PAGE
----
Margarine is a very common spreadable nowadays; there are even many recipes that suggest using it over butter.
Let's say you want to bake something that requires margarine. However, when performing your mise en place (which is the fancy French term for organizing your ingredients), you realize that there is only butter in your fridge. Or, perhaps you have margarine, but you prefer the taste of butter and want to try doing something with it instead.
Either way, there's the all-important question:
Can you substitute margarine for butter in baking recipes?
The short answer: Of course!
You don't have to run to your nearest grocery store for margarine. They can substitute each other in most recipes, but different factors will help you decide if you should use one or the other when baking.
Can You Use Butter Instead of Margarine in Baking?
You can successfully use butter instead of margarine in most baking recipes. The higher fat content of butter keeps the sponge tender and moist while also giving it a delicious buttery flavor that you won't get when using margarine. For vegan recipes, use margarine instead of butter.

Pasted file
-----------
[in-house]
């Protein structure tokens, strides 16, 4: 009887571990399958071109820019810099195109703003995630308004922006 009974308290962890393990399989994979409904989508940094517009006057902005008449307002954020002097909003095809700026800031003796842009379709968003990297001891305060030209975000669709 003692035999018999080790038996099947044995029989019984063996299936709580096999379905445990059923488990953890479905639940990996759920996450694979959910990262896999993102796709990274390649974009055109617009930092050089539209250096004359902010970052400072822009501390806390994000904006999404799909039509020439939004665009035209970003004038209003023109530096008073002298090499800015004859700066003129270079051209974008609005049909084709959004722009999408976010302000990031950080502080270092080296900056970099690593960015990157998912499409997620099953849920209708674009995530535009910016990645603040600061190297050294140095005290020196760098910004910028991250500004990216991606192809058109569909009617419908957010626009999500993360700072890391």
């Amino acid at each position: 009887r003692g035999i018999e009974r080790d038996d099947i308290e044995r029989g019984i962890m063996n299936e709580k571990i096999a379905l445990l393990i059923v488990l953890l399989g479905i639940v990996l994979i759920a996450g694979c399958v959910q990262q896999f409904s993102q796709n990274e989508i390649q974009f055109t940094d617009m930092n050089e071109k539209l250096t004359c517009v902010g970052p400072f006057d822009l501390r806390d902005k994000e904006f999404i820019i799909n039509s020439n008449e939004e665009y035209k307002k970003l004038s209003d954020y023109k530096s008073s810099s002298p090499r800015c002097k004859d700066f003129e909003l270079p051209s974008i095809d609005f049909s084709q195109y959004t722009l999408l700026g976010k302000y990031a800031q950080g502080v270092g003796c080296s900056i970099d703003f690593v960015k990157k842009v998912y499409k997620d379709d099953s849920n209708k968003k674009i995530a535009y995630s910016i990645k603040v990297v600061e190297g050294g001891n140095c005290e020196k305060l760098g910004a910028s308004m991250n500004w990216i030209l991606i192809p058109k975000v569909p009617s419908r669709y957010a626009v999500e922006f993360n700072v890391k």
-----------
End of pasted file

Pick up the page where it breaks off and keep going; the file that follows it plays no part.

In most baking recipes, butter was the "original" ingredient anyway. However, since the invention of margarine, bakers started using it in many dishes because of its particular properties. It is more stable at room temperature, and it resists heat better, which could make it a better option for heat-resistant creams and fluffier cakes.
Still, doing the swap is easy, and it could become your special touch in the kitchen!
Here is what to expect when doing the swap:
- Recipes with butter will be moister and more tender.
- Some baked products like cakes and cookies could be less fluffy and flatter cookies.
- Your baking products will brown faster.
- As butter has a shorter shelf life than margarine, then the baked products will last accordingly.
So, What Is So Different About Butter And Margarine?
These spreads may look similar; nevertheless, they are very different with distinct ingredients.